In this, the third and latest installment of Adventures in Food and Drink, we examine the balut egg. In the Philippines, this innocent-looking duck egg is a popular street food, and in our ‘hood we can hear the distinctive call of the balut salesman at all hours. It starts on a medium tone for “Ba” then crescendos and raises in pitch for the extended “luuut!” You — and many Filipinos — come running from your home to eat some balut.
So you talk with the balut salesman, who probably is riding a bike with a big metal pot attached to it, and realize that you aren’t going to get a better deal than 12 pesos an egg — the salesman pockets a peso in profit from the deal. This ends up being about a quarter per egg, and each egg comes with some salt and vinegar to pour into your egg when you open it. But what’s inside is not a normal hardboiled egg. Skip past the jump to find out what’s inside the prized Easter egg.
It’s a duck embryo! Yes, you are about to dine on — at least if you are in the Philippines — 12 to 14 day old duck embryo. (If you were in Vietnam instead, you’d be feasting on 22 day old embryo.) You pour some salt and vinegar into the hole on the top of the egg, and then you suck out the juice surrounding the embryo. As you peel away the rest of the shell, you notice some bone is forming in parts with a texture more like seitan than egg. There’s definitely a beak right there. The beginning of some feathers up on that part. Yum. You’ve just impressed your Filipino friends, but you also just ate a near-baby duck. (Of course, that means the would-be duck, umm, ate it, before it had to suffer the fate of the one-day-old chickens that are a popular, if rarer, grilled food.) As always, serve with cold San Miguel.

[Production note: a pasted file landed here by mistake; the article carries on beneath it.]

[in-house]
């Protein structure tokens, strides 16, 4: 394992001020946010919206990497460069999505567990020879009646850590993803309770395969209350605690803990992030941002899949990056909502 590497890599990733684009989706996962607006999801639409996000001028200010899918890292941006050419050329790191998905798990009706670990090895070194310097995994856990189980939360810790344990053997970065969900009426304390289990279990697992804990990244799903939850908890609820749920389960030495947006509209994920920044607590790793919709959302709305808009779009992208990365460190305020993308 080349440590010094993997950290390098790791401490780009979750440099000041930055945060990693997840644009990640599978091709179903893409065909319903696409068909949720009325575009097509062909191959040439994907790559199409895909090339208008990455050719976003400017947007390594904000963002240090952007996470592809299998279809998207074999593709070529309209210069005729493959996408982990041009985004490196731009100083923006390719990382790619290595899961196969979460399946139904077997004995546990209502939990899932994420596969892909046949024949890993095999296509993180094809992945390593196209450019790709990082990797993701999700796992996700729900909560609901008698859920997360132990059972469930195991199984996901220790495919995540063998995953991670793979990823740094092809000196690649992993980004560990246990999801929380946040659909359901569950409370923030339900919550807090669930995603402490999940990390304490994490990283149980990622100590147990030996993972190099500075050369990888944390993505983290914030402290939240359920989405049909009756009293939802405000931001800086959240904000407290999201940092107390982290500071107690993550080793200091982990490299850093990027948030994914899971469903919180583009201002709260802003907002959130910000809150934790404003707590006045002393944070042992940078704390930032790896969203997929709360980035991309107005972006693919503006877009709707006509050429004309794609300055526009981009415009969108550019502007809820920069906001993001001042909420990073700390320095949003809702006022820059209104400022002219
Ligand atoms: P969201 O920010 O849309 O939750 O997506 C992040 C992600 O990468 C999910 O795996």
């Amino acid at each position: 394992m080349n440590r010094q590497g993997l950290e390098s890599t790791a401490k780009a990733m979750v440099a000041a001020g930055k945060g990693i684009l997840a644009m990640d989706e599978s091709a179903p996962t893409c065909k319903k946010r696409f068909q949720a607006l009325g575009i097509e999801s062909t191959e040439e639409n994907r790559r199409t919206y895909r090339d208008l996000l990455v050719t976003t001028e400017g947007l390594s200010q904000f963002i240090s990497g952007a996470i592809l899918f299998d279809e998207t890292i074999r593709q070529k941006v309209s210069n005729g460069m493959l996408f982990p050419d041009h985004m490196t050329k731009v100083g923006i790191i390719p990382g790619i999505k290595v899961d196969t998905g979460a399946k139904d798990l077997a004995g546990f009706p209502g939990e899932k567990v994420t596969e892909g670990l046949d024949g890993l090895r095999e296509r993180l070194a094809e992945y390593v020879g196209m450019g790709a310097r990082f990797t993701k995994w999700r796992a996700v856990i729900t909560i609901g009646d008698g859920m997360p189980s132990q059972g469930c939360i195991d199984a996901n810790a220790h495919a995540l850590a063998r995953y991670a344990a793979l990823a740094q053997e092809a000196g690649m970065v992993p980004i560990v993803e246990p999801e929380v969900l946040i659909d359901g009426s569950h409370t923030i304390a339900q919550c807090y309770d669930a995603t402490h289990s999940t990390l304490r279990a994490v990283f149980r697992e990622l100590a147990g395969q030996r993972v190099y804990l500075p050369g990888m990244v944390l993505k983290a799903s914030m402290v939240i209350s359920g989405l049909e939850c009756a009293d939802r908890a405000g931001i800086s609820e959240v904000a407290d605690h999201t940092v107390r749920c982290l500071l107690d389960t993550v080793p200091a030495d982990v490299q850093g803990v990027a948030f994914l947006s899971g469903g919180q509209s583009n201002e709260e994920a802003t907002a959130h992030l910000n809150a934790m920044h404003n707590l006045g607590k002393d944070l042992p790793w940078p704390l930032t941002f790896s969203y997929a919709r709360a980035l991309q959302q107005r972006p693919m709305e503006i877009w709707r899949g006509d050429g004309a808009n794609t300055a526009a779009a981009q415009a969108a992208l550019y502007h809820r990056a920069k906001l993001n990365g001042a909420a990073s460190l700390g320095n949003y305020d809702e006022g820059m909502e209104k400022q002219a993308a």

Don shows you the inside of the egg.